MR NELSON: Absolutely. I think a realistic view of the excitement of the AEC recognizes that the fundamental differences on the ground didn’t change all that much between December 31st, 2015 and January 1st, 2016. Where the AEC has made a difference is in the long arc of progress. And even in areas where ASEAN has fallen short of some very ambitious goals, simply having those goals has led to progress across the board.

That being said, some of the real game-changer elements of the AEC are things that are still out there. In particular, if you look at the customs single window, that’s something that – in order for ASEAN to really, truly be a single market and a single production base, that’s something that’s going to have to be in place. So we’re looking forward to this year the limited trial from five countries, but that’s definitely one of the areas that’s going to be important to us to make sure continues to make progress and that the ASEAN countries that are still working on their own national single windows have the resources they need to completely succeed in that.

Another area, as you know, is skilled professionals. Some of ASEAN’s skilled professionals, the agreements have gone through to be able to transfer credentials across countries, but that’s an area we think is important for firms to be able to truly take advantage of their labor force.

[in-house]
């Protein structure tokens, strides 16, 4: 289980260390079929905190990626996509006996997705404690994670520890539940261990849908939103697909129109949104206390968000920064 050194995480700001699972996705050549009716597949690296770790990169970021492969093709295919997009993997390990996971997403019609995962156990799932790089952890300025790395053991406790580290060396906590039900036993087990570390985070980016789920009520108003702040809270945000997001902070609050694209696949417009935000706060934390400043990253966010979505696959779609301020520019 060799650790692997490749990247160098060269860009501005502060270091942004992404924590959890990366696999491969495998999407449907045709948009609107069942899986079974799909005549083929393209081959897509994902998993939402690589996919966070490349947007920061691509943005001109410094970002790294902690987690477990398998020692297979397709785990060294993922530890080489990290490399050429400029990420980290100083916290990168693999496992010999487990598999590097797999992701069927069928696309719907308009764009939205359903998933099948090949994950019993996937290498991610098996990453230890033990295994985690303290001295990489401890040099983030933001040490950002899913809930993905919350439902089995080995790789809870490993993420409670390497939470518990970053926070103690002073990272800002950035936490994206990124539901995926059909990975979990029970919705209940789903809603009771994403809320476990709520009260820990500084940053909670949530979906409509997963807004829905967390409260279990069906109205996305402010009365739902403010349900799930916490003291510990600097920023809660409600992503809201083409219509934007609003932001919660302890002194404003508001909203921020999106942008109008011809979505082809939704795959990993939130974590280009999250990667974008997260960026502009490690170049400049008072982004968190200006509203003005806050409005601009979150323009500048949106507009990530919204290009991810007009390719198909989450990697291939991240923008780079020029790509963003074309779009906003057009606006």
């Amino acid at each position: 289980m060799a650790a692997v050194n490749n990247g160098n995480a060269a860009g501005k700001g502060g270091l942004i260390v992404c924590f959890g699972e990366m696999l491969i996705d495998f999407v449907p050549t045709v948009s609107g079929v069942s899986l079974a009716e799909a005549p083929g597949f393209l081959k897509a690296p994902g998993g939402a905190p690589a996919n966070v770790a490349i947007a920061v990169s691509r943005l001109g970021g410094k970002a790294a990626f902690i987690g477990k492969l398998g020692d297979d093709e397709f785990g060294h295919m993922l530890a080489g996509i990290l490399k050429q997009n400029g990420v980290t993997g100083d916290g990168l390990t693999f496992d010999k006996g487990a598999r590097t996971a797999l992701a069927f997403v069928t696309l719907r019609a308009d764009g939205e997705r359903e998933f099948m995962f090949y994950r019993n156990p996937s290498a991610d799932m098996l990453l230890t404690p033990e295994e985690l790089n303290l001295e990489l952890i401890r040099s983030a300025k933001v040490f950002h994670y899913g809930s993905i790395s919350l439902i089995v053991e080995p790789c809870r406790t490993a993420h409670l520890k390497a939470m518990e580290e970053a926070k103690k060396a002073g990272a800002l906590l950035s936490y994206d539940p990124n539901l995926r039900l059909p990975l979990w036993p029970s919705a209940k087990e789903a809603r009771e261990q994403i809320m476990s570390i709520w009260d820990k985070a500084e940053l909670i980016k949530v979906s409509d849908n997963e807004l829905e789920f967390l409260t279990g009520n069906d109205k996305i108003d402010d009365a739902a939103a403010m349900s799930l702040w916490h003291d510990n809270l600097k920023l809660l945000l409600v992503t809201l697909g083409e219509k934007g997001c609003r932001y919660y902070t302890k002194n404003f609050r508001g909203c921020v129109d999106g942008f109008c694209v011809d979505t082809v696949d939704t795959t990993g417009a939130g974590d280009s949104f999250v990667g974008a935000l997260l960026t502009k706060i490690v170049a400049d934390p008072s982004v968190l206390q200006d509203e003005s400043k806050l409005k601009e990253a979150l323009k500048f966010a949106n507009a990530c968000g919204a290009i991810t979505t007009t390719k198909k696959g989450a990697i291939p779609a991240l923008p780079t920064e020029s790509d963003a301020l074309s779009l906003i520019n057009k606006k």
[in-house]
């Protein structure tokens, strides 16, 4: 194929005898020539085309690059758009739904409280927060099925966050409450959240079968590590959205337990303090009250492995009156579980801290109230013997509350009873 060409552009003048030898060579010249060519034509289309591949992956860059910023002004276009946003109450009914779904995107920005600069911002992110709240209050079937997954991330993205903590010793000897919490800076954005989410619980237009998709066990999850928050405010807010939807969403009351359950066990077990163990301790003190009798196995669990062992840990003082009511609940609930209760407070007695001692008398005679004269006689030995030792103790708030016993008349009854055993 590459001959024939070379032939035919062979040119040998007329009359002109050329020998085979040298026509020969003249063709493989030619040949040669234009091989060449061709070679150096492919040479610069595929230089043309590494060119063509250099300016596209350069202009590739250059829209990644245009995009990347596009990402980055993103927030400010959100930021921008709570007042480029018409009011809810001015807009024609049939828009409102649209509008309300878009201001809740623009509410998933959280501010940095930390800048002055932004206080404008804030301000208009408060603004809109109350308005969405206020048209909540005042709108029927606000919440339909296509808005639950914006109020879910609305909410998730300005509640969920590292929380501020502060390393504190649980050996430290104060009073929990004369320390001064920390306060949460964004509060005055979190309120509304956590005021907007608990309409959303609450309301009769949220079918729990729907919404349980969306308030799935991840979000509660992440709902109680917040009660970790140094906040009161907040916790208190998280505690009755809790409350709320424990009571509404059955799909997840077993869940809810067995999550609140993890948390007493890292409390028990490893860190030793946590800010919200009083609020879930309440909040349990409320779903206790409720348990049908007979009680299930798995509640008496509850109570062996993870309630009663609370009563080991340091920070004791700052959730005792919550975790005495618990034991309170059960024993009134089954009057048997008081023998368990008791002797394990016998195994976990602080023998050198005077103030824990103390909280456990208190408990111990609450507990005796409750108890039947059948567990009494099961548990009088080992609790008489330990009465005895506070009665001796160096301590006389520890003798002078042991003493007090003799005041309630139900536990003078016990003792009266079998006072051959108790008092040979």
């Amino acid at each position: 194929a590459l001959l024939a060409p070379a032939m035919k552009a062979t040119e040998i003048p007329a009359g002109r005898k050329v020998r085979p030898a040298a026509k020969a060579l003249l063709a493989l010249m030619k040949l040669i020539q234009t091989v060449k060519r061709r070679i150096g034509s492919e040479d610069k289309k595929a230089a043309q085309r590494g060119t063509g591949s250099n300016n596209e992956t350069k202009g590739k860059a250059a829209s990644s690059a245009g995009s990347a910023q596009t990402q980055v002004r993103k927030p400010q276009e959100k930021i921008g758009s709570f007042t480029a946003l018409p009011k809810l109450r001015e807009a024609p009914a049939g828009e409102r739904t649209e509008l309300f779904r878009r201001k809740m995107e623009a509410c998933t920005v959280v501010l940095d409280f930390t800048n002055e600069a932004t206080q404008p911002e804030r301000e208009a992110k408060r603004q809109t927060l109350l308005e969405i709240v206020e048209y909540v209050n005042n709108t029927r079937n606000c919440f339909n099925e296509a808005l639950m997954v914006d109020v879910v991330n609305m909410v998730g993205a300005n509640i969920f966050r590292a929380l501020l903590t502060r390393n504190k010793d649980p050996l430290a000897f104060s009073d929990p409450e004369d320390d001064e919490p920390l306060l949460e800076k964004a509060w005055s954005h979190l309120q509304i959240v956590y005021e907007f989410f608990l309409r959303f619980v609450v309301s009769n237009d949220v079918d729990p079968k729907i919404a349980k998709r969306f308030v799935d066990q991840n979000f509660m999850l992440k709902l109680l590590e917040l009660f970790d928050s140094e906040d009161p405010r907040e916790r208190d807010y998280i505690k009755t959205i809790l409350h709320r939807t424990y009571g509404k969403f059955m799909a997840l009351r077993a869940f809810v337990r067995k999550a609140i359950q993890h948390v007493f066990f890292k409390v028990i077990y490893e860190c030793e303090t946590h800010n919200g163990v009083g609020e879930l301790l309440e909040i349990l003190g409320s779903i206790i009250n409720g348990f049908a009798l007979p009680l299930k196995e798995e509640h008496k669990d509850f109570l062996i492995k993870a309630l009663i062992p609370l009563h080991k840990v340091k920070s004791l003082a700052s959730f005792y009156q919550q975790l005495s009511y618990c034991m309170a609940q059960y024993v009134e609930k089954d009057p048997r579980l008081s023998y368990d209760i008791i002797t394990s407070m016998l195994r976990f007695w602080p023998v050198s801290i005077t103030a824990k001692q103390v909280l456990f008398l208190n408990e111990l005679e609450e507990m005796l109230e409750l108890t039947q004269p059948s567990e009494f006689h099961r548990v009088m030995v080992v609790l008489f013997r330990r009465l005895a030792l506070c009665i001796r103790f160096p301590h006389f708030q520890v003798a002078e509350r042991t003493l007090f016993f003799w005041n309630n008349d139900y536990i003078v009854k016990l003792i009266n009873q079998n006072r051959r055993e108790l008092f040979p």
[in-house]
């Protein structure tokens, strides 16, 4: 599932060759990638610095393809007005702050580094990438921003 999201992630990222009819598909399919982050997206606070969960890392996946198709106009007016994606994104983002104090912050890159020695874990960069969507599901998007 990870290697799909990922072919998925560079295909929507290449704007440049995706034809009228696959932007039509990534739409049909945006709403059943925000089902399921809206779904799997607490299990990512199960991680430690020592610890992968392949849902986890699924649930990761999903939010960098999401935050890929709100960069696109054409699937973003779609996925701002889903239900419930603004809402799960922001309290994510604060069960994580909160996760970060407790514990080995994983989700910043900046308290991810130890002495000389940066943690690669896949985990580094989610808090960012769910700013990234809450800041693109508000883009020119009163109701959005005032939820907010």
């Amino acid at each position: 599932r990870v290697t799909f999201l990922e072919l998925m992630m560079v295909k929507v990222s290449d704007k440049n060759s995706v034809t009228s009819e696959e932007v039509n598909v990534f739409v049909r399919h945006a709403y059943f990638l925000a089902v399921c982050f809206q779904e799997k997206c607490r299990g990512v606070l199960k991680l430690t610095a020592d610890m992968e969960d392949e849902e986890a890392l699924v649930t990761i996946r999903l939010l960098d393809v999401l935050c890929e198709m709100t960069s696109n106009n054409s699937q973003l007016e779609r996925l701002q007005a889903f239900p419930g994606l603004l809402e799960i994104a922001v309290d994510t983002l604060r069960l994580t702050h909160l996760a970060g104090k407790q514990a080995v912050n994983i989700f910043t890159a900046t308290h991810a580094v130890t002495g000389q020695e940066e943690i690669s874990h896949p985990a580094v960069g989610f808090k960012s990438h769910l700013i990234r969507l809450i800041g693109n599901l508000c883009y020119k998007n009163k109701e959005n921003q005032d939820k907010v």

There’s a number of other issues. I think ASEAN is now at about 80 percent successful completed – successfully completed integration. So we – one of the things that we’re going to be interested in hearing about in this conference is what are the priority areas for 2016, what’s Laos’ vision for completing the work that’s already been done before ASEAN moves on to Vision 2025.

MODERATOR: Okay, thank you. Yes, sir.

QUESTION: Thank you very much. My name is Tatsuya Mizumoto from Jiji Press, Japanese wire service. So regarding the TPP, some nations joined TPP – I mean ASEAN 10 – and then some are not. So are you aware of any division among ASEAN 10 regarding the business or economic developing? At the same time they build ASEAN Economic Community, so that is – looks like counter-TPP. So what is your perspective?